Santosh Kumar Mohapatra
he slugfest over the efficacy of demonetisation has ended with RBI’s annual report 2017-18 proving that demonetisation was a farce. While announcing demonetisation, the prime minister had promised the nation that with the move, problems of black money, fake currency and terror financing would end, but the RBI report established that it completely failed on all three counts.
The government had hoped that notes for Rs 3 lakh crore to Rs 4 lakh crore would not be exchanged and that the sum could be transferred to the RBI. The finance minister said: “Obviously people who have used cash for criminal purposes are not foolhardy enough to try and risk and bring the cash back into the system, because questions will be asked.”
But the RBI’s annual report shows that notes for Rs 15.310 lakh crore, that is, over 99.3 per cent of banned notes of Rs 15.417 lakh crore, have returned to banks. It shows that even those who had held black money in cash deposited holdings in banks and got away with it. The logical conclusion is that all the black money has been legitimised.
The decline of India’s position in global corruption perception index from 79 in 2016 to 81 in 2017; rise of bank NPAs by Rs 6.2 lakh crore under the NDA according to parliamentary committee; Rs 77,000 crore bank loan fraud taking place under the present government, with Rs 20,000 crore in the last year alone; and the rise in transfer of black money to Swiss banks corroborate that demonetisation neither curbed black money nor reduced corruption.
If there is discernible rise in the number of taxpayers or widening of tax base, why is the government not reducing taxes on petroleum products, which was hiked when international prices were low?
As far as curbing terror financing is concerned, escalating violence speaks for itself. Demonetisation has also failed to curb counterfeit notes. Compared with the previous year, counterfeiting of hundred-rupee notes has risen by 35 per cent, while there was a noticeable increase of 154.3 per cent in counterfeiting of fifty-rupee notes. Counterfeit five-hundred– and two-thousand–rupee notes detected during 2017–18 were 9,892 and 17,929 respectively, against 199 and 638 respectively the previous fiscal.
After failing to achieve its stated objectives, the government has shamelessly changed the narrative behind demonetisation and had talked first of “cashless economy” then of “less cash economy”.
But the currency in circulation as of March 31, 2018, stood at Rs 18.29 lakh crore, which amounted to 101.8 per cent of the pre-demonetisation level, that is, Rs 17.97 lakh crore on November 4, 2016.
As the economy grows, currency in circulation is bound to grow. Hence, we need to look at currency in circulation as a proportion of the GDP. As of March 31, 2016, the currency in circulation stood at 12.1 per cent of the GDP; it declined to 8.8 per cent of the GDP as of March 31, 2017, owing to demonetisation; again, it rose to 10.9 per cent of the GDP as of March 2018, indicating the rise in cash economy. As the currency in circulation as a proportion of GDP is growing more than GDP, it should reach its earlier level of 11.5-12 per cent of the GDP in a year or two.
The provisional data of the RBI on gross financial savings for 2017-18 reveals people are increasingly keeping their surplus income in cash. Data reveal that a year after demonetisation, the percentage of savings in currency spiked to seven-year high of 2.8 per cent of the gross national disposable income (GNDI) in 2017-18 as against 1 per cent of the GNDI in 2014-15 and 1.4 per cent in 2015-16. In 2016-17, when high-value currency was demonetised, cash savings fell to -2 per cent of GNDI as much of the currency moved into banks as deposits.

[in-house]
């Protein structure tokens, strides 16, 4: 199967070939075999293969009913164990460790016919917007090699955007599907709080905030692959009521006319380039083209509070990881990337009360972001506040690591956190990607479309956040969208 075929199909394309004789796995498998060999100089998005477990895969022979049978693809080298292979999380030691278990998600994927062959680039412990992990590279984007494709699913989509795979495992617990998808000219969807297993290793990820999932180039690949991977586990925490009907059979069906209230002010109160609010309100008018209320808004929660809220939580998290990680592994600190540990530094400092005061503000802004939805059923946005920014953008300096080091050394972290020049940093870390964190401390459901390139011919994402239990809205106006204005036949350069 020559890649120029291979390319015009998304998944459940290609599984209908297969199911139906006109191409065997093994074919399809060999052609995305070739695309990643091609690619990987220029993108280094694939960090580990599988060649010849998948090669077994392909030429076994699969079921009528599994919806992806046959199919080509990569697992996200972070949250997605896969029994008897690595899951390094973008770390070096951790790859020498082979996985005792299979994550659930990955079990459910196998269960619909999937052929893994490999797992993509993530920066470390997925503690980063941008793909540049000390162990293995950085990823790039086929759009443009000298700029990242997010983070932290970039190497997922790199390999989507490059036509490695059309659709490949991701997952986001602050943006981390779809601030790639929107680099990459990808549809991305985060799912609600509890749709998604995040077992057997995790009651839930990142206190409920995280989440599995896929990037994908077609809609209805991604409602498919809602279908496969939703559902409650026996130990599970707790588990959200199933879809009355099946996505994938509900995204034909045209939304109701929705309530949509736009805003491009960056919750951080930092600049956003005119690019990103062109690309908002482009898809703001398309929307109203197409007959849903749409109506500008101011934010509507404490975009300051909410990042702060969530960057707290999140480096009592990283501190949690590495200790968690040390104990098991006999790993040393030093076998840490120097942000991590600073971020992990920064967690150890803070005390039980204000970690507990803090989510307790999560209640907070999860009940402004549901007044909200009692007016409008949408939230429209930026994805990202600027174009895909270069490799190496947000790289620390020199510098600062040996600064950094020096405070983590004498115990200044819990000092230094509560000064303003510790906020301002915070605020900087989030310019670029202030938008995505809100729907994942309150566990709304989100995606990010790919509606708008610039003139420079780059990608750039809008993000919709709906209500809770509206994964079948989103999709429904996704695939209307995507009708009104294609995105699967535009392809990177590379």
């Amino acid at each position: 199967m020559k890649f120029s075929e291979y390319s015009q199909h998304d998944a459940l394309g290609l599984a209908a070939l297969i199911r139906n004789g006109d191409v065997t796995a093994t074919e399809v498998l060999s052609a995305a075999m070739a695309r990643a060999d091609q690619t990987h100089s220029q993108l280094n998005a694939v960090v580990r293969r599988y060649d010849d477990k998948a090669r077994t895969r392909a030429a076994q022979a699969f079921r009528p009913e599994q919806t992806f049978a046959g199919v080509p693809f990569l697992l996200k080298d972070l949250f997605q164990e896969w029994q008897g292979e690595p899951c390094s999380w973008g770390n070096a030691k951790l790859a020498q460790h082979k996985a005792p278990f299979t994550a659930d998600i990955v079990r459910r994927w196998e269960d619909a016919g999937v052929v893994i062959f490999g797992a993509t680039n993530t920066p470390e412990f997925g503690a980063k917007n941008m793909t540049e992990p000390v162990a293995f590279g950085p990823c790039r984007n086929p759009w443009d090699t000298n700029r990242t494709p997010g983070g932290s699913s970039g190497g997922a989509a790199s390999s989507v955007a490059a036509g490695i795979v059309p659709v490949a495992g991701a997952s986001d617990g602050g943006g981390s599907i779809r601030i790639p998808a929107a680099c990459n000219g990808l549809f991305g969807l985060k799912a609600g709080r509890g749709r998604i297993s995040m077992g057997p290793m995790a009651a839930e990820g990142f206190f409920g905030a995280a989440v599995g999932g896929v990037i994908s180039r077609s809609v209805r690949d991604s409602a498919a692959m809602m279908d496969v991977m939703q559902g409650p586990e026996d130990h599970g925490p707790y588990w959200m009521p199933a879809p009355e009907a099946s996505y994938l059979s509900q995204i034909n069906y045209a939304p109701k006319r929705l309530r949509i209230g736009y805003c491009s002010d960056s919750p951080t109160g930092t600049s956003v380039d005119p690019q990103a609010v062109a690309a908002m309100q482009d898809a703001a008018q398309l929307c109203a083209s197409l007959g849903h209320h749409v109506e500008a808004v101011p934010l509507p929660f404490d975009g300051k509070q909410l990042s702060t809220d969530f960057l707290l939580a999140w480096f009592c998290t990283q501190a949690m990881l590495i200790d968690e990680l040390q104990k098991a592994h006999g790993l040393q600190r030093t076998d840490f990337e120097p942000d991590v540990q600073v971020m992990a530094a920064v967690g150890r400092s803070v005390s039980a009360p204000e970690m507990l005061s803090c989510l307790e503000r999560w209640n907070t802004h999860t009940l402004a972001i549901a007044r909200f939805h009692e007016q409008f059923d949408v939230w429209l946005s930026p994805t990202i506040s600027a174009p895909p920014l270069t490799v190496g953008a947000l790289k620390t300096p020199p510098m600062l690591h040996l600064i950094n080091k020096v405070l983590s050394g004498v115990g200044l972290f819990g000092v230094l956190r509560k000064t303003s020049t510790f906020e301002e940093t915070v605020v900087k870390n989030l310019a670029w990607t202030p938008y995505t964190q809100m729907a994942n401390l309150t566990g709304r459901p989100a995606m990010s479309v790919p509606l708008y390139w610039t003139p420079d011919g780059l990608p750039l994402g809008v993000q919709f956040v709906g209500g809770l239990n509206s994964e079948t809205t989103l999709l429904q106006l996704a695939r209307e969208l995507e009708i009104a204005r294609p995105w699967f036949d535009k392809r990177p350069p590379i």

The finance minister said the larger purpose of demonetisation was to make India tax compliant and it led to formalisation of the economy, increased tax base, tax collection and led to higher growth. First, the growth rate declined by 1.5 per cent owing to demonetisation, which translated to loss of Rs 2.25 lakh crore a year. If there is discernible rise in the number of taxpayers or widening of tax base, why is the government not reducing taxes on petroleum products, which was hiked when international prices were low? Further, why is the government generating revenue by divestment?
However, formalisation of the economy or the widening of tax base did not warrant demonetisation. Had demonetisation been planned and slow, people would not have faced any hardship. Countries with twice the tax–GDP ratio as that of India have never demonetised currency. Efficiency of tax administration and the ability of governments to tax the rich at higher rate matter the most.
Demonetisation appears to be the spoiler-in-chief of RBI’s profits. The money RBI spent on printing the new 500- and 2000-rupee notes in 2016-17 and 2017-18 is Rs 12,877 crore compared with only Rs 3,421 crore a year before demonetisation, that is, in 2015-16 (July to June cycle). The dividend RBI paid the government was Rs 65,000 crore in 2015-16. This fell by more than half to Rs 30,659 crore in 2016-17 when demonetisation was implemented. It went up again in 2017-18 (that is, about Rs 50,000 crore) but has not touched the 2015-16 mark.
The question is whether note ban was worth the pain and hardship caused to public. It was not an economic measure but a demon that crushed common people and small businesses by causing a liquidity crunch, disrupting supply chains and dampening demand. Over 100 lives were lost. Fifteen crore daily wage workers lost their livelihood for several weeks. Thousands of SME units were closed and lakhs of jobs were destroyed. India’s overall employment rate declined from 8.46 per cent in September 2016 to 3.89 per cent in July 2017.
The author is an Odisha-based economist. e-Mail: firstname.lastname@example.org